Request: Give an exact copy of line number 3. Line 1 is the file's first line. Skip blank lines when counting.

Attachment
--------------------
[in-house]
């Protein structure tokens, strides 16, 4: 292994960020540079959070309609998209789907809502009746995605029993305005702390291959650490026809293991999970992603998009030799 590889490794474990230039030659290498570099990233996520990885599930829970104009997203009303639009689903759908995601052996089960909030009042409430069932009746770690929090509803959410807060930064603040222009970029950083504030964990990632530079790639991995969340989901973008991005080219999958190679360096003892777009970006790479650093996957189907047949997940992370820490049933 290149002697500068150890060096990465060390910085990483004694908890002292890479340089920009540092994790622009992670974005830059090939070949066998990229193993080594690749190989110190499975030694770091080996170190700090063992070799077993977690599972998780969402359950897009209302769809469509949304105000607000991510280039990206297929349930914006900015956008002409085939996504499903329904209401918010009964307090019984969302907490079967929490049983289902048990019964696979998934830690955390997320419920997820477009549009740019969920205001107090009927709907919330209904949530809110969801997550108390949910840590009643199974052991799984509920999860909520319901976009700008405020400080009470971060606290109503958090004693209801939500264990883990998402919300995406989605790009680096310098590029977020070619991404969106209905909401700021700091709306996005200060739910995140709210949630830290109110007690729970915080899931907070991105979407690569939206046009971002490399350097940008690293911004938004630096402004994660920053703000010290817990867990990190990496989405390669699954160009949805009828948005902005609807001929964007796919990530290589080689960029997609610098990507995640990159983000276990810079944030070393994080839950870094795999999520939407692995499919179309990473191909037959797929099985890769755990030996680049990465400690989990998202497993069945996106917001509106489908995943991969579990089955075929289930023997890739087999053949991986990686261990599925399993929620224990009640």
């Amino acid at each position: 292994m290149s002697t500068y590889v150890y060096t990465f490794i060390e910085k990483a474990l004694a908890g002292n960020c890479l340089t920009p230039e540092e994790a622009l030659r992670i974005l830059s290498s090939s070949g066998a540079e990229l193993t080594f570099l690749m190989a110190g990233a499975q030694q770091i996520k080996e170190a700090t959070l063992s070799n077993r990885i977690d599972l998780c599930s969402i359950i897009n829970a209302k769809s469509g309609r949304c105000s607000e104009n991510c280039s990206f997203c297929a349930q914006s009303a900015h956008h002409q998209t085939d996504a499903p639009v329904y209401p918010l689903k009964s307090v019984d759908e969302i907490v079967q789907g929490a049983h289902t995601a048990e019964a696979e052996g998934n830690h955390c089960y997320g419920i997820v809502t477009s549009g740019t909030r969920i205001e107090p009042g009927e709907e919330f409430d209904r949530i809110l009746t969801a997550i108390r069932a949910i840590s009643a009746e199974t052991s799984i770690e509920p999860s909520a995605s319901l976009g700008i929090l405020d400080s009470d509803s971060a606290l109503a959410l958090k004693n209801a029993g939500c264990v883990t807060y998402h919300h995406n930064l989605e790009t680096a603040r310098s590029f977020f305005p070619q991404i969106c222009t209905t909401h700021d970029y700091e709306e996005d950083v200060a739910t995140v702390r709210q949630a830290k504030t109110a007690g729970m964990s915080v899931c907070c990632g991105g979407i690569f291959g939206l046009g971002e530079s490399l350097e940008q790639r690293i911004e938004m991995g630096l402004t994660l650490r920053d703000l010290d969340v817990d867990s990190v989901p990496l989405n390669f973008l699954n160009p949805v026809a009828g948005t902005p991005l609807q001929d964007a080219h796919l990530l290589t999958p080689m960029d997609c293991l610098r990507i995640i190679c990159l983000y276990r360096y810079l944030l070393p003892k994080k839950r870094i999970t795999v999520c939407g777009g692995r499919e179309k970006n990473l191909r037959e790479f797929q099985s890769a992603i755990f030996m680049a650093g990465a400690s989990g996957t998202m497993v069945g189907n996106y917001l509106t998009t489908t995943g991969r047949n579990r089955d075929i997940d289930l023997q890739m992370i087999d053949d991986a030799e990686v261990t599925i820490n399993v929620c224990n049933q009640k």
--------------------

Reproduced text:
């Amino acid at each position: 292994m290149s002697t500068y590889v150890y060096t990465f490794i060390e910085k990483a474990l004694a908890g002292n960020c890479l340089t920009p230039e540092e994790a622009l030659r992670i974005l830059s290498s090939s070949g066998a540079e990229l193993t080594f570099l690749m190989a110190g990233a499975q030694q770091i996520k080996e170190a700090t959070l063992s070799n077993r990885i977690d599972l998780c599930s969402i359950i897009n829970a209302k769809s469509g309609r949304c105000s607000e104009n991510c280039s990206f997203c297929a349930q914006s009303a900015h956008h002409q998209t085939d996504a499903p639009v329904y209401p918010l689903k009964s307090v019984d759908e969302i907490v079967q789907g929490a049983h289902t995601a048990e019964a696979e052996g998934n830690h955390c089960y997320g419920i997820v809502t477009s549009g740019t909030r969920i205001e107090p009042g009927e709907e919330f409430d209904r949530i809110l009746t969801a997550i108390r069932a949910i840590s009643a009746e199974t052991s799984i770690e509920p999860s909520a995605s319901l976009g700008i929090l405020d400080s009470d509803s971060a606290l109503a959410l958090k004693n209801a029993g939500c264990v883990t807060y998402h919300h995406n930064l989605e790009t680096a603040r310098s590029f977020f305005p070619q991404i969106c222009t209905t909401h700021d970029y700091e709306e996005d950083v200060a739910t995140v702390r709210q949630a830290k504030t109110a007690g729970m964990s915080v899931c907070c990632g991105g979407i690569f291959g939206l046009g971002e530079s490399l350097e940008q790639r690293i911004e938004m991995g630096l402004t994660l650490r920053d703000l010290d969340v817990d867990s990190v989901p990496l989405n390669f973008l699954n160009p949805v026809a009828g948005t902005p991005l609807q001929d964007a080219h796919l990530l290589t999958p080689m960029d997609c293991l610098r990507i995640i190679c990159l983000y276990r360096y810079l944030l070393p003892k994080k839950r870094i999970t795999v999520c939407g777009g692995r499919e179309k970006n990473l191909r037959e790479f797929q099985s890769a992603i755990f030996m680049a650093g990465a400690s989990g996957t998202m497993v069945g189907n996106y917001l509106t998009t489908t995943g991969r047949n579990r089955d075929i997940d289930l023997q890739m992370i087999d053949d991986a030799e990686v261990t599925i820490n399993v929620c224990n049933q009640k």